The phone rings. The voice on the line says, "Hi, Grandma. I need help. Can you send money to get me out of trouble?"
This scenario may not seem believable to some savvy consumers, but it's having a major impact on seniors. In what's known as an "imposter scam" or a "grandparent scam," cons pretend to be a loved one in need, such as a grandchild. Eager to help, the seniors send money, often cash, in the mail. But it's all a scam. A new report from the Federal Trade Commission reports 25 percent of people over 70 who sent money to help a loved one, sent cash. In that age group, the median amount sent was $9,000.
The FTC urges seniors not to act right away, even if the story is dramatic. Instead, call the family member's phone to see whether he or she is actually in trouble.
"Seniors should be cautious and understand that things are not always as they seem," says David Canfield, owner of Senior Helpers in Central Long Island, a provider of in-home senior care to seniors across the U.S. "Oftentimes, when something appears 'too good to be true,' it is likely a scam."
He says red flags of a scam include asking for personal information like credit card and Social Security numbers, passwords or account logins.
Read on for a rundown of other cons targeting seniors.
Don't be reeled in by fake calls that might seem legitimate at first, such as calls purporting to help with Medicare. Scammers pretend to be health insurance representatives but they're really fishing or "phishing" for your personal information, such as your Social Security number or insurance ID.
"Once the scammer has this information, they will use it to bill Medicare for fake services and then keep the money," says Justin Lavelle, chief communications director of BeenVerified.com, the leading online background check platform, who advises hanging up on any callers that say they want to help you with a replacement card.
*Prescription for Trouble
Fake prescription drug scams are rampant on the internet.
"Individuals who are seeking lower prices for prescription drugs will often turn to the internet to find deals," says Lavelle. "Knowing this, the scammer will set up a website that advertises fake, cheap prescription drugs."
Seniors often fall for the scam, paying for the medicine and later discovering that the drugs they bought weren't what the doctor ordered. Sometimes they're fakes, which can create more health problems.
Avoid this scam by talking to your family or your doctor before ordering any medications online. They can verify the website and the medicine's authenticity.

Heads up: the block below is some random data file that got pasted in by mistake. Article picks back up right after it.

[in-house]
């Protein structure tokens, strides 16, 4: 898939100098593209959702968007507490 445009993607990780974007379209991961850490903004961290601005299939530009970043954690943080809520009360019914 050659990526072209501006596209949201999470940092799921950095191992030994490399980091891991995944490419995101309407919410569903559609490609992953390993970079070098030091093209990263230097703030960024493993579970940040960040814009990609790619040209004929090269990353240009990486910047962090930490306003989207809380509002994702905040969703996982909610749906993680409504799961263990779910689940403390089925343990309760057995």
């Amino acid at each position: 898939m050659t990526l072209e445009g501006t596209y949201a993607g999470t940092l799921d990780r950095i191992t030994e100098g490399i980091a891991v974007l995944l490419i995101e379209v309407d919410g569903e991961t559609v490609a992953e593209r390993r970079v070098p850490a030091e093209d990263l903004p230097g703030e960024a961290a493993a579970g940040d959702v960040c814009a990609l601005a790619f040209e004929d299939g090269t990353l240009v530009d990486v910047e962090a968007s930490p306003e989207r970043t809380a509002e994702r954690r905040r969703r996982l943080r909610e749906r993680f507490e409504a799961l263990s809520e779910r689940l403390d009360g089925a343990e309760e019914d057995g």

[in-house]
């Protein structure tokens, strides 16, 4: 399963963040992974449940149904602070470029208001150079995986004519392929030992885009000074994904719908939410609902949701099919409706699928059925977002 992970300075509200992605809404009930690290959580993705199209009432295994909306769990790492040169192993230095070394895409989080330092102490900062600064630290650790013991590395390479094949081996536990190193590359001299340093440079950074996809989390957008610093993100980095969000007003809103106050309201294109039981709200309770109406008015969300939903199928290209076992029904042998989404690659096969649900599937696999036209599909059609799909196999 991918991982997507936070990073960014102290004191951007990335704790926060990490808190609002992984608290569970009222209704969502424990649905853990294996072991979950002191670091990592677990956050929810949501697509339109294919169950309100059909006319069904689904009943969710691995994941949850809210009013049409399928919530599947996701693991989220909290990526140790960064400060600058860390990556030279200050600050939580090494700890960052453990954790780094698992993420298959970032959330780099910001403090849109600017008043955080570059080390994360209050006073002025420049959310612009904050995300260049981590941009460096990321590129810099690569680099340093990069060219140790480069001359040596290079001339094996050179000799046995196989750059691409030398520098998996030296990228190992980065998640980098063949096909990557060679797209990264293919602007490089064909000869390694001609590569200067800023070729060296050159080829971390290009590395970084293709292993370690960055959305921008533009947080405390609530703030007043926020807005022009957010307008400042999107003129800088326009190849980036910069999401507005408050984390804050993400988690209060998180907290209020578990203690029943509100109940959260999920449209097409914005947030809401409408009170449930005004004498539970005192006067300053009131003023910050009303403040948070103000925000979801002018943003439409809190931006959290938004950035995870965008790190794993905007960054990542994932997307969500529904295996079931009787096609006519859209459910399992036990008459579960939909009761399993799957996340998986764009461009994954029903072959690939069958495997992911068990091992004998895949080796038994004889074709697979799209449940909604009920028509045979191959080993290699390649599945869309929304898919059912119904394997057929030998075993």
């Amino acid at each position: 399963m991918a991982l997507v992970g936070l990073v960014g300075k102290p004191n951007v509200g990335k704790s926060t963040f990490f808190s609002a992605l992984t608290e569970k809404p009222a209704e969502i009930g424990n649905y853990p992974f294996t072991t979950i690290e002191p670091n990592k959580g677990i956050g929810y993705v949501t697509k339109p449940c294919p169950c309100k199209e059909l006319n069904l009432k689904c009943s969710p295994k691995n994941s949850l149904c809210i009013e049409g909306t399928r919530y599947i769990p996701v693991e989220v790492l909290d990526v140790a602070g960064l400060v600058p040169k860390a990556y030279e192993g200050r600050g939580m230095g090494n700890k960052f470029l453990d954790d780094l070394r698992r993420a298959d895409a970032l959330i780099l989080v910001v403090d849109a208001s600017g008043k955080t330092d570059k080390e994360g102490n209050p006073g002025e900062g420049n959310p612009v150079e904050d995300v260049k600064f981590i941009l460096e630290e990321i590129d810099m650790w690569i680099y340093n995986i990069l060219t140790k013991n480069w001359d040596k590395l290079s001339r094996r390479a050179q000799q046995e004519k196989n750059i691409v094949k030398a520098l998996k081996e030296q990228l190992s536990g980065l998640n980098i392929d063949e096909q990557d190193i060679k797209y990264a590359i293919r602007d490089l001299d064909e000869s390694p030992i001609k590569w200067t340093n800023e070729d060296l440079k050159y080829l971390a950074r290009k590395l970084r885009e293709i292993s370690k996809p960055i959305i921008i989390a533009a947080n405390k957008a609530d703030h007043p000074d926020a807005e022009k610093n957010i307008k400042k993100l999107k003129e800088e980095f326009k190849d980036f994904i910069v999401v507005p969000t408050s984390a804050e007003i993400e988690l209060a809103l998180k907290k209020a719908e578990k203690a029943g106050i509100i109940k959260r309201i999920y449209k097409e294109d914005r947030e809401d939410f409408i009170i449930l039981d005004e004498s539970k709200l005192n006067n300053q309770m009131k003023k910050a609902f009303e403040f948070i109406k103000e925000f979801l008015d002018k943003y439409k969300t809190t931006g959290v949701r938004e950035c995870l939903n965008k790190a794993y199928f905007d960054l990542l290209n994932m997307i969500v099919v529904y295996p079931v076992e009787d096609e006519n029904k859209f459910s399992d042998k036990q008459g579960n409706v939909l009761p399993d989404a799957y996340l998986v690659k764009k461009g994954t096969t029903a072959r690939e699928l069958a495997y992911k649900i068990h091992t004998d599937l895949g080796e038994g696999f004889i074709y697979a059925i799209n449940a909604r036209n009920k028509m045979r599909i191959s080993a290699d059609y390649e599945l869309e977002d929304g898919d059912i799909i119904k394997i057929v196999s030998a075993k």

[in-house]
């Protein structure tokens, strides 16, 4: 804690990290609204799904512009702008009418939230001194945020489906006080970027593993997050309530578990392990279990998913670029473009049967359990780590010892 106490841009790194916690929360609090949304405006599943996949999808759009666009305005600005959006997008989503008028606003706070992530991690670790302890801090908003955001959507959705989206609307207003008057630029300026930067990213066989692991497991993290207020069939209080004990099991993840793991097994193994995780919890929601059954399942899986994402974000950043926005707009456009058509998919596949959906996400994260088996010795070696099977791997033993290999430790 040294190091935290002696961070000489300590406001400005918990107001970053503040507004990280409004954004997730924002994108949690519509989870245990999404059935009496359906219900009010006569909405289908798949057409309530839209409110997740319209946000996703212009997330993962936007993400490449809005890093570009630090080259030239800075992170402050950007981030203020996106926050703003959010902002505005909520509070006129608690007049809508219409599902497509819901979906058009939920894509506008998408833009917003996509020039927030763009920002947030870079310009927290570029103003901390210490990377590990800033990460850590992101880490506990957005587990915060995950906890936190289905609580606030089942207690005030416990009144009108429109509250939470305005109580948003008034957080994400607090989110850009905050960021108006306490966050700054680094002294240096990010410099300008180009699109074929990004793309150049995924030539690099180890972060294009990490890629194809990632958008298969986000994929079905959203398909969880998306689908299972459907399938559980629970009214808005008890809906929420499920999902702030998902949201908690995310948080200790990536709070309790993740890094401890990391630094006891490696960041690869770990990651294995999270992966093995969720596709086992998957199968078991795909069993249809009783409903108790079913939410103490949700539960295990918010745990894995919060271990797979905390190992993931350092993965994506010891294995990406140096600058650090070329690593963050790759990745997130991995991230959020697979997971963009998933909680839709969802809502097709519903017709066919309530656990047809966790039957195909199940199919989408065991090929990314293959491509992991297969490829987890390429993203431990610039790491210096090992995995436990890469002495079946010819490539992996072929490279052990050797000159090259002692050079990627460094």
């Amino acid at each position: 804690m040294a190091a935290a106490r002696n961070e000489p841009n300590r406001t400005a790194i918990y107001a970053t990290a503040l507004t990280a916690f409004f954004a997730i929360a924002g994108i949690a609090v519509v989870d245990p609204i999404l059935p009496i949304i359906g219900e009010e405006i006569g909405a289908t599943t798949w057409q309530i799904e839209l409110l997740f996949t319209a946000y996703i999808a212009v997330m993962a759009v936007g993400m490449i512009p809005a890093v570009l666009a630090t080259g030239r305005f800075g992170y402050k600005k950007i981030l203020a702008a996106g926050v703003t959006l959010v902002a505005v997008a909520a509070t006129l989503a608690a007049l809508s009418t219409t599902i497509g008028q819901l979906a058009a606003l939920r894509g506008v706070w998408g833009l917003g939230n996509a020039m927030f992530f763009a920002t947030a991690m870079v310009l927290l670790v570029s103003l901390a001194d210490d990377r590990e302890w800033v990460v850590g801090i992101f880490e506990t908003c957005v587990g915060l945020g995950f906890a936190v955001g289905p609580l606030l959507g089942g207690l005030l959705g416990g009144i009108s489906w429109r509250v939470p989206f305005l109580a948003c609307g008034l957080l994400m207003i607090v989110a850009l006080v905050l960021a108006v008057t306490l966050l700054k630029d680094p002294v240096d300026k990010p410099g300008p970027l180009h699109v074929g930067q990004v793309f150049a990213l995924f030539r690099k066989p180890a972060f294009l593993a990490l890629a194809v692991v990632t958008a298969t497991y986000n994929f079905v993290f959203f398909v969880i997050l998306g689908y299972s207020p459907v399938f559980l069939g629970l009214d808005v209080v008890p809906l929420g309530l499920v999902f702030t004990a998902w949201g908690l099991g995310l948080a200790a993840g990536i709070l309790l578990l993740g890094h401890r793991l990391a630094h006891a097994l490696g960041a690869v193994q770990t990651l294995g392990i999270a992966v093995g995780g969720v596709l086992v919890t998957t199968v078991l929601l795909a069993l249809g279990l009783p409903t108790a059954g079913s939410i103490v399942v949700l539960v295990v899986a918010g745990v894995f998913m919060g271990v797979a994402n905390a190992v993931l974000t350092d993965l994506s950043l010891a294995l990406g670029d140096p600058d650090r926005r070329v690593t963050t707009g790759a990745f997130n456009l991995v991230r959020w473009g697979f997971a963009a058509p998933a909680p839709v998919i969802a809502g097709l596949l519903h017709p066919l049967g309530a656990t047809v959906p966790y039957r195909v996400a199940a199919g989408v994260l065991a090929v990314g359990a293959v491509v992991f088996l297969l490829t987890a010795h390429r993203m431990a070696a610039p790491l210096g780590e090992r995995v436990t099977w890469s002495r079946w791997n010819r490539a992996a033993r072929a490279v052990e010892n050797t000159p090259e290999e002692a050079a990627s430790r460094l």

"When checking your email, stay suspicious and on alert," says Brandon Schroth, digital manager for Gillware Data Recovery, a data recovery company and digital forensics lab. "Often times a fraudulent email will try to scare you by saying something was stolen or that you've won a prize."
He says instead of clicking on links in the email, go directly to the company's website and sign in how you normally would.
Be wary of emails with a blank "to" field as well as ones with bad spelling or incorrect grammar.
"Also, if the email begins with 'Hello' but doesn't actually state your name, that's another red flag," says Schroth, who recommends installing internet security, such as Norton AntiVirus or McAfee SiteAdvisor, on a senior's computer to help prevent damage in case a malicious email is opened by mistake.
*Dating Site Drama
If you're online dating, be careful of potential frauds.
"One major online dating scam targets older single women," says Lavelle. "The con artist builds up a rapport with the victim via an online dating website, and asks for increasingly large amounts of money to be wired to a foreign address."
Once the scammer has the money, he or she runs away with your cash.
Head off this fraud by paying close attention. Research the person before you meet face to face to ensure he or she doesn't have a criminal record. If the date won't meet you in person, it could be a scam. When chatting online, make sure your companion is real, not a robot.
"Mix up the conversation; see if the person continues to track with you," says Lavelle. "If they're unable to switch gears, it could be a robot responder giving predetermined responses."
Cons may call, email or mail info about collecting lottery winnings, if you pay a fee to claim the money. Seniors may think they're lotto winners, but think again.
"The scammer will then send a fake check to the victim to be deposited in their bank with the knowledge that it will take time for the bank to reject the check," says Lavelle. "The victim will wire the money for the prize only to later discover that the check was fraudulent."
Avoid the scam by not giving money to claim any prize.